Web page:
Even if Mrs. Spearman’s positive and undisputed testimony were to be ignored (which cannot properly be done), and we were to consider only Kaitis’ testimony as to the condition of the fuse box, plaintiff’s position would not be improved, because the presumption of continuance of a condition runs forward but ordinarily does not reach backward in time. The nature of the claimed defect and the surrounding circumstances in the instant case are consistent with the reason for this general rule rather than its exception. Schwartz v. Peoples Gas Light & Coke Co., 35 Ill App2d 25, 32-33, 181 NE2d 826; Shipley v. Southern Pacific Co., 44 Ill App2d 1, 7-9, 193 NE2d 862; Redmond v. Huppertz, 71 Ill App2d 254, 257-258; Jines v. Greyhound Corp., 33 Ill2d 83, 87-88, 210 NE2d 562. See, also, the concurring opinion in Stankowitz v. Goldblatt Bros., Inc., 43 Ill App2d 173, 182, 193 NE2d 97, and cases there cited. Again, the cases cited by plaintiff are distinguishable on the facts. Grand Trunk Western R. Co. v. M. S. Kaplan Co., 43 Ill App2d *374230, 238-239, 193 NE2d 456; Gass v. Carducci, 37 Ill App2d 181, 189-190, 185 NE2d 285.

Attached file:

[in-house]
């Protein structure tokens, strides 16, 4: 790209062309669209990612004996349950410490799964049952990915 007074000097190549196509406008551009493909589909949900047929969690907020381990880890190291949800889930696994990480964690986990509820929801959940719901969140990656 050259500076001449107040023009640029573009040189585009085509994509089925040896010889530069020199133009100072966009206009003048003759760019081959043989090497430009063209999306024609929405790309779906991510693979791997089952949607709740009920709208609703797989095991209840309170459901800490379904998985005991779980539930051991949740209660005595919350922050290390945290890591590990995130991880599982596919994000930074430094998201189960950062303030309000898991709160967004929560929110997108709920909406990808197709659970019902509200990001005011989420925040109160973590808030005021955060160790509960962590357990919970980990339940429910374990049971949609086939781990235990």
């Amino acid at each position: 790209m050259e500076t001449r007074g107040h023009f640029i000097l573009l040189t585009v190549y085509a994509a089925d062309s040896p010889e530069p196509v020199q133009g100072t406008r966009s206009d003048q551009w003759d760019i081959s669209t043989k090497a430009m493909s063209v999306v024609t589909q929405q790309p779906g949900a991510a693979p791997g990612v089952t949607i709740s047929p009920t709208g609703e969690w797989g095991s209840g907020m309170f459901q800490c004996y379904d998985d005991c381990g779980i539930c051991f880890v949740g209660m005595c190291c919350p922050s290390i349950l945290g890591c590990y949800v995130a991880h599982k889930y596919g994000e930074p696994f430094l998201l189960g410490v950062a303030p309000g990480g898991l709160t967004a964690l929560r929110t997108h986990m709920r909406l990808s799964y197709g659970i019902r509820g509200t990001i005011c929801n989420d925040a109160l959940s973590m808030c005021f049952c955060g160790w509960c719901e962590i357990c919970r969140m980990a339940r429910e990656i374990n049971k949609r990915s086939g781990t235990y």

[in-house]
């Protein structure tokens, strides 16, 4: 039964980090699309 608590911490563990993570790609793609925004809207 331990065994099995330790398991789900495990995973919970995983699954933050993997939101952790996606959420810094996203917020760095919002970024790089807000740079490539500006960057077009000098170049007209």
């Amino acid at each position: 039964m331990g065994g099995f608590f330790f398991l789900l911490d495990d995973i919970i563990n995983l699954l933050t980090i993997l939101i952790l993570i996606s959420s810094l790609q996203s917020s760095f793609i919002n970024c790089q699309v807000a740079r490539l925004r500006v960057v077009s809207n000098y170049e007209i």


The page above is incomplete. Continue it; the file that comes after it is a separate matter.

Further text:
We conclude, therefore, that defendants’ objection to the competency of Kaitis’ testimony under the circumstances should have been sustained.

Finally, we shall consider briefly plaintiff’s last contention of defendants’ negligence, raised for the first time on appeal, that the Chicago Building Code has been violated by defendants’ arrangement of their electrical fuse system. The ordinance provides:

Overcurrent devices shall be enclosed in cutout boxes or cabinets, unless a part of a specially approved assembly (as in fluorescent fixtures, Section 87-410.27) which affords equivalent protection, or unless mounted on switchboards, panelboards or controllers located in rooms free from easily ignitible material and dampness. Such locations to be accessible only to qualified persons. The operating handle of a circuit-breaker may be accessible without opening a door or cover. Municipal Code of Chicago, Sec 87-240.36.